Washing Your Clothes with Mother Nature Washing Your Clothes with Mother Nature

Before you purchase that state-of-the-art stackable washer and dryer or tote your clothes to the chemically-inclined dry cleaner, see what Mother Nature, i.e. the weather, can do for all your fabric care needs. The following article discusses some time honored methods of organically laundering clothes, draperies and fabrics, using the sun, rain and snow.

The sun provides a traditional method of bleaching linen. Linen, which is made from the stems of the flax plant, is generally durable when it is high quality. To bleach your linens in the sun, spread them out while still damp on a large sheet on the ground. Let the sun go to work for several hours. Linen dries very fast, but crinkled. Treat your sun-bleached linens to some ironing and they may appear good as new.

For gentle washing with absolutely no agitation, treat your favorite sweaters, old quilts and even carpets to a rain washing. This is nature's gentlest way of washing clothes. Employ a clothesline and place your soiled garments over a sheet on the clothesline just before a rainstorm. Allow the rainwater to pour through them. You may want to add some Woolite or some mild shampoo for heavily soiled items. When rain washing woolens, be sure to shake them well before bringing them indoors; wool garments are a favorite place for insects to lay their eggs.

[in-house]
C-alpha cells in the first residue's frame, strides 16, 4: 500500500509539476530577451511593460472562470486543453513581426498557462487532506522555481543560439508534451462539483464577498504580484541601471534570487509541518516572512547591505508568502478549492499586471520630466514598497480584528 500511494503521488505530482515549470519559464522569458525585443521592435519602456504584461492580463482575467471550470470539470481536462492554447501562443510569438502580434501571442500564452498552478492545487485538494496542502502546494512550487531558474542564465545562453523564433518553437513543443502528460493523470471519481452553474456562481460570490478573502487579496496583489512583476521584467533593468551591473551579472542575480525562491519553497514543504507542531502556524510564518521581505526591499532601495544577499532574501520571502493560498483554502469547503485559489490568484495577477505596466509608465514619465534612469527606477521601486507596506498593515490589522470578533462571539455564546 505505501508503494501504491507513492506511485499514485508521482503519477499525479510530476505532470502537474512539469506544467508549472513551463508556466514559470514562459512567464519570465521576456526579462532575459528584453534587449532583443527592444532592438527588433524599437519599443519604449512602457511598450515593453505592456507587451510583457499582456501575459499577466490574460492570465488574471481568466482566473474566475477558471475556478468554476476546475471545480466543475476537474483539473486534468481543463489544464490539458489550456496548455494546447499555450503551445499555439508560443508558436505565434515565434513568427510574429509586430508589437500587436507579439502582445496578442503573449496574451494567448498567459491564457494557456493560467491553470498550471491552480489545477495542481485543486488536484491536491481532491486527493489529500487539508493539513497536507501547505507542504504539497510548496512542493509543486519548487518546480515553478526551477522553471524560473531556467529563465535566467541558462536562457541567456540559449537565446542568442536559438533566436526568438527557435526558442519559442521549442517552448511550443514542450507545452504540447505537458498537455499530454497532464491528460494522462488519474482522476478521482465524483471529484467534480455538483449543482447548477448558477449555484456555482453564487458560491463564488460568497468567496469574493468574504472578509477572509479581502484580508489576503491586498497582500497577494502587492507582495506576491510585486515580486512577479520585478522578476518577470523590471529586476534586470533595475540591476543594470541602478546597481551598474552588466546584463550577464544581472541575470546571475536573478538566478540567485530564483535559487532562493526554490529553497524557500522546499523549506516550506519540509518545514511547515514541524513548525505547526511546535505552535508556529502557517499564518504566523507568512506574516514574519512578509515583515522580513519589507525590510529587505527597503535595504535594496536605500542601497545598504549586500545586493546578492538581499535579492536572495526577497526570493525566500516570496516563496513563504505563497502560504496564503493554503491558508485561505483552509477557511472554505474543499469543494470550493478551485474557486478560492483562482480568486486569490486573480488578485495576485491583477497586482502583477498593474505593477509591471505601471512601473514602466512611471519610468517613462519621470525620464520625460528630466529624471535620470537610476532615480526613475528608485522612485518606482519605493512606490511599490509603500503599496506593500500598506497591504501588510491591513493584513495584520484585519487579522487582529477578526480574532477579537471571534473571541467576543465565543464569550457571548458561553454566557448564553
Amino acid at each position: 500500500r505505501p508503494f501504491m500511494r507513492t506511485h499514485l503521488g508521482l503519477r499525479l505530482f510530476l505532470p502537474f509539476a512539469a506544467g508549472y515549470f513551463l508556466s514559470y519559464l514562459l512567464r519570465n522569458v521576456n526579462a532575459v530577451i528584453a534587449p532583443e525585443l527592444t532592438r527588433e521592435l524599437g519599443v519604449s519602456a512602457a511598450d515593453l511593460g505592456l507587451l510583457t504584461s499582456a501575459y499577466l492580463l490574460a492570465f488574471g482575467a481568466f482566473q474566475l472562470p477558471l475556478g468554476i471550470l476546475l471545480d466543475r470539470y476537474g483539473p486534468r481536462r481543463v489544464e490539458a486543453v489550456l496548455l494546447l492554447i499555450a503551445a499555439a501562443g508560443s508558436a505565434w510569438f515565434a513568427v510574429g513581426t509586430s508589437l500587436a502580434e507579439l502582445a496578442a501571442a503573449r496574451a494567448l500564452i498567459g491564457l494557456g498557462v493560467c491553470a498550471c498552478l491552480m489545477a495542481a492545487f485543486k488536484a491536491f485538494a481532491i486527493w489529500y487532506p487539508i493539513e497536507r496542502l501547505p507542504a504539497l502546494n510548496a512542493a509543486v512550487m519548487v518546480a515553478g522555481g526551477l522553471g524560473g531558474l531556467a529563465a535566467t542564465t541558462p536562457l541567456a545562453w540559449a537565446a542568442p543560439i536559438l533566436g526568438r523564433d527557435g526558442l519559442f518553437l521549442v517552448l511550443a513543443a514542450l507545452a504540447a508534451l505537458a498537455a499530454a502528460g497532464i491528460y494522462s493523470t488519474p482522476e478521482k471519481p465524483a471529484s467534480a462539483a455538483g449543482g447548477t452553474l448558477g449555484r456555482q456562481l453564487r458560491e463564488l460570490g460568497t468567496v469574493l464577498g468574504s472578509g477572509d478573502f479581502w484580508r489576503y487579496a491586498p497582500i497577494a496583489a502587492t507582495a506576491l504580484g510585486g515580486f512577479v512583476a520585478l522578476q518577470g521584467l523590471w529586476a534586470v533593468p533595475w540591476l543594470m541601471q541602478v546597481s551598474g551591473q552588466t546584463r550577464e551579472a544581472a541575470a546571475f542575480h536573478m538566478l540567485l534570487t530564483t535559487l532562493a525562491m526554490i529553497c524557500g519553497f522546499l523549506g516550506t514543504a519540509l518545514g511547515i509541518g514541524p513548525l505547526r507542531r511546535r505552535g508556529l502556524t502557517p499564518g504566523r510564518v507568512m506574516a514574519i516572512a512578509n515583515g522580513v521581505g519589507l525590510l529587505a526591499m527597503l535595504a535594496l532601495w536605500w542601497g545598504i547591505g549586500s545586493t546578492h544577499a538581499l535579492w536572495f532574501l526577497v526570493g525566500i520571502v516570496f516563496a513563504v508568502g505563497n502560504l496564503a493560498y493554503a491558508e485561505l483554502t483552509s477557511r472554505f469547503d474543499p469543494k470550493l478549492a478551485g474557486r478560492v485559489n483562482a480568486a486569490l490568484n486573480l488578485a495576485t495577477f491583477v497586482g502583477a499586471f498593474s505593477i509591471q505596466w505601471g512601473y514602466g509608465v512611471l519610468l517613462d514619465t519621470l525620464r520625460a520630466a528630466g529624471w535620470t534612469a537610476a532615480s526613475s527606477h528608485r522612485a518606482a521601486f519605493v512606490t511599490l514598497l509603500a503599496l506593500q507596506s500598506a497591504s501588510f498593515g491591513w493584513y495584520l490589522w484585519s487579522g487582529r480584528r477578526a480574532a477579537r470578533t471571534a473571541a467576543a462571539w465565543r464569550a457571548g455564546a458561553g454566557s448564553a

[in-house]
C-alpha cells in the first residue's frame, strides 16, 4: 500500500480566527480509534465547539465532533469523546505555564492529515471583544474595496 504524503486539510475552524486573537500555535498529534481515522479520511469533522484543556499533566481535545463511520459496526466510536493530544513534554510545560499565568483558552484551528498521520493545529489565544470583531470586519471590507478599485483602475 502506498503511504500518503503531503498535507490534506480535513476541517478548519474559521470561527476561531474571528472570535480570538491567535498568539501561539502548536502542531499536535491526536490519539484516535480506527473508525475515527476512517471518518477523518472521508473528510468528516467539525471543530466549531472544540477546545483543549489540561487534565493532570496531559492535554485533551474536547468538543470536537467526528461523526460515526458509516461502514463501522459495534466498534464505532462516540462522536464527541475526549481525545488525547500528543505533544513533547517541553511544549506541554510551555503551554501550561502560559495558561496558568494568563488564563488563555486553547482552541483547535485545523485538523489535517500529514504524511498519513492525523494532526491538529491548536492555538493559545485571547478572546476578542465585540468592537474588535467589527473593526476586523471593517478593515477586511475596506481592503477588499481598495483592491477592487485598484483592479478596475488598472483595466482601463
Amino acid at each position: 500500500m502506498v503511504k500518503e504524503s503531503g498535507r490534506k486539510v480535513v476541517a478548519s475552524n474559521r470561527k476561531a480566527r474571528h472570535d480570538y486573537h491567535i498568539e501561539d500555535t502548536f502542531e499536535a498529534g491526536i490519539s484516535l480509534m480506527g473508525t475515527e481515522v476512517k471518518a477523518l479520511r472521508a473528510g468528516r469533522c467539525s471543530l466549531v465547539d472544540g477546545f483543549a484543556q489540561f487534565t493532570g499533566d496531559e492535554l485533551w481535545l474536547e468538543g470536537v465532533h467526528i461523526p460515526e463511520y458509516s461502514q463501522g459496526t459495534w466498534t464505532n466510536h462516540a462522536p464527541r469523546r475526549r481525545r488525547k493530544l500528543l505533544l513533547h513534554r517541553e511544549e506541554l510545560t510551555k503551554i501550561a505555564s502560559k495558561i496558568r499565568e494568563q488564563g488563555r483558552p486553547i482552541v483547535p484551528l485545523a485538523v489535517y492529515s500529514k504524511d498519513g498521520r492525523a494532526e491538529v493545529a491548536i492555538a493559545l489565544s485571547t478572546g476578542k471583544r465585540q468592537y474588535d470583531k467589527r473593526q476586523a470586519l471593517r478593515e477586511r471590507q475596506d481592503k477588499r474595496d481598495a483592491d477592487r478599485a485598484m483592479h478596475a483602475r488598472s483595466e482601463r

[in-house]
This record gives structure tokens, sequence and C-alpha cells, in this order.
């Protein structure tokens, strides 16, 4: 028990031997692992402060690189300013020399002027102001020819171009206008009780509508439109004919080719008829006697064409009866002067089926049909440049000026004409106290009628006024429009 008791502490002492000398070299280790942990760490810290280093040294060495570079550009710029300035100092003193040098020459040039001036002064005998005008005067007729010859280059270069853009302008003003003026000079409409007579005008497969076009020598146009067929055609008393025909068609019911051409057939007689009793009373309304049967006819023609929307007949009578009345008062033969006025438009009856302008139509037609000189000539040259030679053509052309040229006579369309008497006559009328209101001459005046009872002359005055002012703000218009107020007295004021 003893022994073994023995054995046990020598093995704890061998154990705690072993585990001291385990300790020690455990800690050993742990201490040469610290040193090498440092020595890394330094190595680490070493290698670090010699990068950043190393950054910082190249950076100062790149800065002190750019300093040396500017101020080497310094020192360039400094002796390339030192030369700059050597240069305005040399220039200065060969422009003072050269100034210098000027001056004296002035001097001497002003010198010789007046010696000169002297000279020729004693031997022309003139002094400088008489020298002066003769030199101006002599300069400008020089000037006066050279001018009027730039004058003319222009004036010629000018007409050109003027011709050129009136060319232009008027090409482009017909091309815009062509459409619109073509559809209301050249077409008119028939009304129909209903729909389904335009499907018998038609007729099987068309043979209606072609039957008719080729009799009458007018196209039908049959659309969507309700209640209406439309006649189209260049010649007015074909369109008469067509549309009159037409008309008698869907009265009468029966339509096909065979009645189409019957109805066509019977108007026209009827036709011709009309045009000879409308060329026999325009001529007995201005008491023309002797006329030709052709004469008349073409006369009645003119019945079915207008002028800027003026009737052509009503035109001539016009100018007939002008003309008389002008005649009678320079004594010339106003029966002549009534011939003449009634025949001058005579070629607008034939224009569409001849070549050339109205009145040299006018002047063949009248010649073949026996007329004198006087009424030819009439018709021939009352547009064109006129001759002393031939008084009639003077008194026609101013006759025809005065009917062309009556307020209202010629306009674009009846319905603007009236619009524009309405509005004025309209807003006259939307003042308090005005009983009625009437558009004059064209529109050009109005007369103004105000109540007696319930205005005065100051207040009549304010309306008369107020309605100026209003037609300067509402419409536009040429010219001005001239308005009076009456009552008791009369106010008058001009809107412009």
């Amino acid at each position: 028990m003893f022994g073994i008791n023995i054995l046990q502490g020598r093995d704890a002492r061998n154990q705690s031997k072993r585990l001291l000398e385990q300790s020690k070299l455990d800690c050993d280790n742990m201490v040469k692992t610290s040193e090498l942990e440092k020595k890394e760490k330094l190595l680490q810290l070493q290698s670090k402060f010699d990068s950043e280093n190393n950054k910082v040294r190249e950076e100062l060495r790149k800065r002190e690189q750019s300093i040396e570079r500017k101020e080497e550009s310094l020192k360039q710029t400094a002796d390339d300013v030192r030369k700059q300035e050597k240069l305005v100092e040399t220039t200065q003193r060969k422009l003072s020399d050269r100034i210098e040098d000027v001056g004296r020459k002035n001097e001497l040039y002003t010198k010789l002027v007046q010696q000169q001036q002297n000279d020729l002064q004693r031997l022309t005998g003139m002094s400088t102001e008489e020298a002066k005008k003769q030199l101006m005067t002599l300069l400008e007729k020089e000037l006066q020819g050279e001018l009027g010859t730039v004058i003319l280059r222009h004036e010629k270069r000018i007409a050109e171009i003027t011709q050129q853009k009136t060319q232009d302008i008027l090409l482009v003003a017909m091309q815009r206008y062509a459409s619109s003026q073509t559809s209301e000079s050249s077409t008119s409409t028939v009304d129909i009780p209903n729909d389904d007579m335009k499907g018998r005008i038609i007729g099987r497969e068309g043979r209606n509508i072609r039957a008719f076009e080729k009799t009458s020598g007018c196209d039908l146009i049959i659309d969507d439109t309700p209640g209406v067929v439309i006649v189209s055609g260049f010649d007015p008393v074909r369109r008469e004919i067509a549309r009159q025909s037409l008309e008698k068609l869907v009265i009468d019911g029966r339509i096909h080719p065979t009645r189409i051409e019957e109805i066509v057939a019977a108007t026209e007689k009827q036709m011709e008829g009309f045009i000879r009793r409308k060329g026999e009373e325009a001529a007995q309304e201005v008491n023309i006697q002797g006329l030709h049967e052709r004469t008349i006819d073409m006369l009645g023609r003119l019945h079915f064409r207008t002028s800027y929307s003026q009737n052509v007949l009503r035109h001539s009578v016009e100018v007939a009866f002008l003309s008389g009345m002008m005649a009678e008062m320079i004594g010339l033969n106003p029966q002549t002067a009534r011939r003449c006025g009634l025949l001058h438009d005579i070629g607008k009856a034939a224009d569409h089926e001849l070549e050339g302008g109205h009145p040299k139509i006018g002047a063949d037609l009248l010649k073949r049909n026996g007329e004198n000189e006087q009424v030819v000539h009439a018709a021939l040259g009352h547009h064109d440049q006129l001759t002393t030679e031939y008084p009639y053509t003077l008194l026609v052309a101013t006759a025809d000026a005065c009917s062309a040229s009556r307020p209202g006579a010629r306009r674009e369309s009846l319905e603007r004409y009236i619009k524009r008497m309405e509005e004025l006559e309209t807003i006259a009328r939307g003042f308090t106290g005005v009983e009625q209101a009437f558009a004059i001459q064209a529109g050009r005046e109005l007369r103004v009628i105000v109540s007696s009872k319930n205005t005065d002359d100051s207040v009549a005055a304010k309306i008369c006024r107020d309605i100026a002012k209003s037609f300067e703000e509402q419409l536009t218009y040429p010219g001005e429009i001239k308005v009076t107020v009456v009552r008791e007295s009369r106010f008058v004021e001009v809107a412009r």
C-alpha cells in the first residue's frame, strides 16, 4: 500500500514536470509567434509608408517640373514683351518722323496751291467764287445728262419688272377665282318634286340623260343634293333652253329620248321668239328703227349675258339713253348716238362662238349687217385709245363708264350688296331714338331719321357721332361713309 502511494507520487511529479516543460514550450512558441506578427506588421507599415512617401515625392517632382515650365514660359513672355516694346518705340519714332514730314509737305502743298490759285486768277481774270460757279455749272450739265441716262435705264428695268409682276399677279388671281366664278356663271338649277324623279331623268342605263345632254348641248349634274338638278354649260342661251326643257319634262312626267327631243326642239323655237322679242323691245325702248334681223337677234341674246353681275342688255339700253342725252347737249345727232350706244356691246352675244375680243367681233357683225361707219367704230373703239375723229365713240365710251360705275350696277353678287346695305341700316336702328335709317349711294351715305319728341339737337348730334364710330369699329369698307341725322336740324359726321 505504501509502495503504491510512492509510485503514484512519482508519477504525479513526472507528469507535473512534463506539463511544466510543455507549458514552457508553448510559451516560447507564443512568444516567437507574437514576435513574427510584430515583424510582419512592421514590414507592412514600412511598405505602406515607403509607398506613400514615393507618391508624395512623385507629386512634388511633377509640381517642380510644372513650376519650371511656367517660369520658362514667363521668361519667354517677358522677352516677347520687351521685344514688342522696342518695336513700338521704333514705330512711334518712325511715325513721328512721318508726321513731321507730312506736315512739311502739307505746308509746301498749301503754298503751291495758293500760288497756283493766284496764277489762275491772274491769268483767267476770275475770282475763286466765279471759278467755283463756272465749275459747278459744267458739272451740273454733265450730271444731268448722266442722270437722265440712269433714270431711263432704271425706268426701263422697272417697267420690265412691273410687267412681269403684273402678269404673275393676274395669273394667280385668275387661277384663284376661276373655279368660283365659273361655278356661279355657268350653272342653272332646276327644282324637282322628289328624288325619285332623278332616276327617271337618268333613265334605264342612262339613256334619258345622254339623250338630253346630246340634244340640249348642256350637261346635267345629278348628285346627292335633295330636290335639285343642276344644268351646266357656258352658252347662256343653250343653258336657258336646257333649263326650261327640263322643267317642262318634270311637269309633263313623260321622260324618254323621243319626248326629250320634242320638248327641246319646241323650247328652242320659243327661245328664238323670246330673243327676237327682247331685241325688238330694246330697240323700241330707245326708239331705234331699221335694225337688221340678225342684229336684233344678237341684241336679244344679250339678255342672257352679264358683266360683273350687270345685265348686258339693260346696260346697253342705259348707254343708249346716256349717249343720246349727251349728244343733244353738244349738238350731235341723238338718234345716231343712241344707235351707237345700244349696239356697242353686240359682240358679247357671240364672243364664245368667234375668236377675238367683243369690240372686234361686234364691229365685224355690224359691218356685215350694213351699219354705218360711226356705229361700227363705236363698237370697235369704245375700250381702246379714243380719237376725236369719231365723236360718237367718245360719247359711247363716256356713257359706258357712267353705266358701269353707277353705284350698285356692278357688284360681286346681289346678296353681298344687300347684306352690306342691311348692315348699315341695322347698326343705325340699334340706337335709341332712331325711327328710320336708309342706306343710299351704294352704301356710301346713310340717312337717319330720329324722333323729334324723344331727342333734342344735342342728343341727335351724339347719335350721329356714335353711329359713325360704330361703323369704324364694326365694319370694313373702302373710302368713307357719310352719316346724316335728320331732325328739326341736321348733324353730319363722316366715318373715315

Snow cleaning is a great and safe alternative to dry cleaning, especially for handmade items and wool rugs. Dry snow is more effective than a heavy wet snow for laundering fabric. Also, the colder the temperature the better for snow cleaning. Just as with rain washing, hang the garments on a clothesline during a snowfall. The fallen snow gently rubs dirt away and leaves your garments cool and fresh.

A windy day is also a great way to freshen up bedding like duvet cover and quilts. Comforters should be regularly aired out and given a new fluff. Harnessing the wind's power to freshen up these items as well as other stored garments will keep your items fresh and ready for use.

Besides washing, let the great outdoors dry your clothes as well. This energy-efficient method is both effective and inexpensive provided you have a clothesline, clothespins and a sturdy laundry basket. A breezy day with little humidity is the best kind of day to dry your clothes. A good breeze will dry the items quickly and probably blow most of the wrinkles away.

Allowing Mother Nature to do some of the dirty work when it comes to fabric care is not only inexpensive, but is gentle on your clothes and an organic way to clean safely without chemicals.

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